Aberrant brain responses to emotionally valent words in normalised after cognitive behavioural therapy in female depressed adolescents

Chuang, Jie-Yu and Whitaker, Kirstie J. and Murray, Graham K. and Elliott, Rebecca and Hagan, Cindy C. and Graham, Julia M.E. and Ooi, Cinly and Tait, Roger and Holt, Rosemary J. and van Nieuwenhuizen, Adrienne O. and Reynolds, Shirley and Wilkinson, Paul O. and Bullmore, Edward T. and Lennox, Belinda R. and Sahakian, Barbara J. and Goodyear, Ian M. and Suckling, John (2016) Aberrant brain responses to emotionally valent words in normalised after cognitive behavioural therapy in female depressed adolescents. Journal of Affective Disorders, 189. pp. 54-61. ISSN 0165-0327

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Abstract

Background

Depression in adolescence is debilitating with high recurrence in adulthood, yet its pathophysiological mechanism remains enigmatic. To examine the interaction between emotion, cognition and treatment, functional brain responses to sad and happy distractors in an affective go/no-go task were explored before and after Cognitive Behavioural Therapy (CBT) in depressed female adolescents, and healthy participants.

Methods

Eighty-two Depressed and 24 healthy female adolescents, aged 12–17 years, performed a functional magnetic resonance imaging (fMRI) affective go/no-go task at baseline. Participants were instructed to withhold their responses upon seeing happy or sad words. Among these participants, 13 patients had CBT over approximately 30 weeks. These participants and 20 matched controls then repeated the task.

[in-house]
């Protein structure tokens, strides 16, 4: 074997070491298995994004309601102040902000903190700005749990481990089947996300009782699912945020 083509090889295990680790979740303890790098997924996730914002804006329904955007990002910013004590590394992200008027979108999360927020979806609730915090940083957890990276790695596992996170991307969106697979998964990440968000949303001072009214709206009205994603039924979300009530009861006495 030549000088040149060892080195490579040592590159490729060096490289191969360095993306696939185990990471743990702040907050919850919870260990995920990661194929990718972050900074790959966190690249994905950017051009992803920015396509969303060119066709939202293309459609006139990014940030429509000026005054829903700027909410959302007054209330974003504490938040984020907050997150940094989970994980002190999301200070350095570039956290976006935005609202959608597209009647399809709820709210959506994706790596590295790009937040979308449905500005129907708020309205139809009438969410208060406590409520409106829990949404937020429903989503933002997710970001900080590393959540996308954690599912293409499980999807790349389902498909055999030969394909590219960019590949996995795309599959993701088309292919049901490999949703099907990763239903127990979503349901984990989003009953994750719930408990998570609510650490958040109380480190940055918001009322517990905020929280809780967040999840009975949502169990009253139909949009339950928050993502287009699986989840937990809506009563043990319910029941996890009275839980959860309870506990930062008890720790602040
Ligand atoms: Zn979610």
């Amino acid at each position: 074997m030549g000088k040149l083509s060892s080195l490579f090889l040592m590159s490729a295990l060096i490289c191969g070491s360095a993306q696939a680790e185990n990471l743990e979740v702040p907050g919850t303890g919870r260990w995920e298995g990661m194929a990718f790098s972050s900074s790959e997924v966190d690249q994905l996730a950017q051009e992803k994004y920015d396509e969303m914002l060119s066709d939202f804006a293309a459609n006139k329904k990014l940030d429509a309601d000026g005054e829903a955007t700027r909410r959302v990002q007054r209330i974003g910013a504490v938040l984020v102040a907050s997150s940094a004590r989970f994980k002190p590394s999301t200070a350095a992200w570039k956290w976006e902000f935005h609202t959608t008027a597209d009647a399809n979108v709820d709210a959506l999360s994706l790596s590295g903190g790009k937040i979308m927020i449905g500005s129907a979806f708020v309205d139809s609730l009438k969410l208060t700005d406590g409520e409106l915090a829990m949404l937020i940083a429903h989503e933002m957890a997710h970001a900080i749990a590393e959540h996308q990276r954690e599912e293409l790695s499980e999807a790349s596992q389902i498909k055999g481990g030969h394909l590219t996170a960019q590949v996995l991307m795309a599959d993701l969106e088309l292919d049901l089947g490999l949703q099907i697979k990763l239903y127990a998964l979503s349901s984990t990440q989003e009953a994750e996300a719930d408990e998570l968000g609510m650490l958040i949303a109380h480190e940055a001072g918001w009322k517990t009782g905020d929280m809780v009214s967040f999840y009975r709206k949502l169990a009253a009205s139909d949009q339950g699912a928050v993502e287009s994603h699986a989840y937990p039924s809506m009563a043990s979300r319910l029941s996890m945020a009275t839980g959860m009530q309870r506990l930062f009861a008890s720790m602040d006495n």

Results

At baseline, increased activation in response to happy relative to neutral distractors was observed in the orbitofrontal cortex in depressed patients which was normalised after CBT. No significant group differences were found behaviourally or in brain activation in response to sad distractors. Improvements in symptoms (mean: 9.31, 95% CI: 5.35–13.27) were related at trend-level to activation changes in orbitofrontal cortex.

Limitations

In the follow-up section, a limited number of post-CBT patients were recruited.

To our knowledge, this is the first fMRI study addressing the effect of CBT in adolescent depression. Although a bias toward negative information is widely accepted as a hallmark of depression, aberrant brain hyperactivity to positive distractors was found and normalised after CBT. Research, assessment and treatment focused on positive stimuli could be a future consideration. Moreover, a pathophysiological mechanism distinct from adult depression may be suggested and awaits further exploration.

Item Type: Article
Subjects: G400 Computer Science
Divisions: Faculty of Computing, Engineering and the Built Environment
Faculty of Computing, Engineering and the Built Environment > School of Computing and Digital Technology
Faculty of Computing, Engineering and the Built Environment > School of Computing and Digital Technology > Cloud Computing
UoA Collections > UoA11: Computer Science and Informatics
Depositing User: $ Ian McDonald
Date Deposited: 03 Nov 2017 13:09
Last Modified: 17 Nov 2017 14:39
URI: http://www.open-access.bcu.ac.uk/id/eprint/5268

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